To round off a busy and interesting year, Football Association Head of Medical Education Mike Healy was kind enough to invite us to be the final chapter in what he envisioned as a tripartite overview of movement approaches, a programme which included international authorities Kelvin Giles from Australia and FMS from the USA.
It was an interesting proposition – a weekend with a large group of physiotherapists who have already encountered movement testing approaches from leading organisations on previous seminars. Perhaps it would be timely to break movement out of the laboratory and bring our analysis back to sports relevance and movement patterning in the field?
One of the trends I have noticed over recent years while working with physiotherapists in professional football is that movement testing is being performed more routinely, which is very positive, but sometimes mechanistically, i.e. not always clearly connecting to the actual technical or injury implications unique to the sport and the individual. When a test is implemented, I want to know“so what?” . Something has been noticed in testing, but what does it mean? What are the implications with respect to injury or technique? What insight has it produced that will generate a systematic action plan? If these questions cannot be clearly answered, the test’s usefulness is questionable.
Generic testing certainly offers helpful information, but I would not maximize my effectiveness and relevance if I used the same movement tests for a footballer as I would for a golfer or a swimmer. Certainly there may be overlap, but ultimately I need to identify the factors which link to technical issues or injury as efficiently as possible, which means that first I need to understand the sport and its specific movement demands. By all means, read the available research, but don’t forget that some of the best information comes from asking an athlete or coach what they perceive to be the demands of the job. An amazing amount can be learned by valuing the experience of a good coach, and it is also a great way to pick up common technical or training beliefs that don’t hold water but which may be creating problems worthy of investigation.
I have also noticed a tendency for movement assessment to be programmed as a specifically pre season testing activity, and while this is of course relevant and very helpful, the visual skills involved in movement assessment can be used as an every day, all day, real time source of information for the entire multidisciplinary team. Movement observation is not something to put in a box to pull out on a special occasion. Developing the skills to spot suboptimal movement habits as athletes practice or perform is a way to pick up problems before they emerge as injuries, and a source of valuable insight into performance related issues.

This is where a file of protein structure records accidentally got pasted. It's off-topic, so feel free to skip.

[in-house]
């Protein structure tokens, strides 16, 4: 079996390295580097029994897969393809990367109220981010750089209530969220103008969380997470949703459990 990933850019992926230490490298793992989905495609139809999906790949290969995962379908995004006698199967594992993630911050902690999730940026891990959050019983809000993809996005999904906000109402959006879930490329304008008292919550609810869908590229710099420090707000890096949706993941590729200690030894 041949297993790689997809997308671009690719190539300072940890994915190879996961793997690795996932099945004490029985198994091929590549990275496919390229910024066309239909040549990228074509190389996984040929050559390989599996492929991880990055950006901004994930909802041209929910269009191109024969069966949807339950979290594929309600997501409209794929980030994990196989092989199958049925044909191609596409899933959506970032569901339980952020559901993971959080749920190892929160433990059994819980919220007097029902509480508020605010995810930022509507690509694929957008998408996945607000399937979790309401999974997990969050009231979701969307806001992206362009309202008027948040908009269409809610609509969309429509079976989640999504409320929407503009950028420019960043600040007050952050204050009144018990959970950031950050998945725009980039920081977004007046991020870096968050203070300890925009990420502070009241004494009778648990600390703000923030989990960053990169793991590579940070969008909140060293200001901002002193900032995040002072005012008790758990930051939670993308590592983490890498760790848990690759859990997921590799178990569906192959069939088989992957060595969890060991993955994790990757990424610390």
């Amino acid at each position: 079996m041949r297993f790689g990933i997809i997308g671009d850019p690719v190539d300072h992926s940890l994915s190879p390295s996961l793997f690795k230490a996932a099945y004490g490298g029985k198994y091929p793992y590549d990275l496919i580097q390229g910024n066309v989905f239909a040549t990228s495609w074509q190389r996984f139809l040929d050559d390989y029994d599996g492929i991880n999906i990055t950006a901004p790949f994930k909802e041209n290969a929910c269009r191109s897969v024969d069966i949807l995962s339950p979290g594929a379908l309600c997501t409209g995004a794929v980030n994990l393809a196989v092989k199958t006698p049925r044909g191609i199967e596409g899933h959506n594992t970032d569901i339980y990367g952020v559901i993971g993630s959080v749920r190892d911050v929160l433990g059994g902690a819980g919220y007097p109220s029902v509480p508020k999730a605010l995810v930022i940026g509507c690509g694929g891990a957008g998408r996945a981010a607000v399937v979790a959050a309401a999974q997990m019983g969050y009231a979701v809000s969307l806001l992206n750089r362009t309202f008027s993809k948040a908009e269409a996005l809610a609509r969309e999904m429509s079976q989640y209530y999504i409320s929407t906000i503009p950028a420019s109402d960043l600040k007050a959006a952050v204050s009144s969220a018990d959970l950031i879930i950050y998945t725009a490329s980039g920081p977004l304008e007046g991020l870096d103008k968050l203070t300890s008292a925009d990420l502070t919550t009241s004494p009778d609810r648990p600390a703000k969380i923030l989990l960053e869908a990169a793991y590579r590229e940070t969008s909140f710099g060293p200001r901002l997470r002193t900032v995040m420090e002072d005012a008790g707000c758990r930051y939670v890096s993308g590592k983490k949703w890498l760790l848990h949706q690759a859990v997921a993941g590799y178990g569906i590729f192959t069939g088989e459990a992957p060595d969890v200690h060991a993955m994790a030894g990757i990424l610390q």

In other words, knowledge is power, but it is skill that delivers it. Once you have that skill, it can’t be put in your back pocket – you just can’t help but watch people.
So, on an unusually bright late November weekend in Daventry, an enthusiastic and hardworking group of physiotherapists and fitness coaches knuckled down to exploring movement strategies, neuromuscular cueing, and an array of techniques to address each area relevant to football movement. More than a few discovered that a little polishing might be in order to reclaim their own potential for effective, efficient, high quality movement. I wholeheartedly encourage this –most are working with developing young footballers, and these kids don’t just hear you, they see you. Don’t underestimate how much information they absorb just by watching how you move and carry yourself.
The issue of programme delivery is ultimately where this all leads, and although there are many ways to include good quality work within training even when time and resources are limited, it is not always what you do but how you do it that counts. Physiotherapist or sports scientists do not always see themselves as educators. We can be very thorough and very earnest about telling someone what to do and how to do it, but this approach is not necessarily the most effective route to motor learning. If we take a coaching approach, creating a dialogue which fosters self awareness, an understanding that motivates the individual to attend to their own movement quality, and indeed, to create a pride in this level of self reliance, it is possible to achieve far greater efficiency over time and across a whole team. You can’t achieve this with knowledge alone – it is the art and skill of the educator that applies the science in a way that reaches the athlete.
Many thanks to the FA for inviting my team to work with this dedicated group of sports professionals — and to the participants themselves, who threw themselves wholeheartedly into the material, and were so generous in expressing their appreciation.
“Fantastic IST by a world-recognised leader in movement dysfunction, thanks.”
“Absolutely spot on for working with young athletes”
“Thank you for opening my mind up to a whole new variety of approaching problems”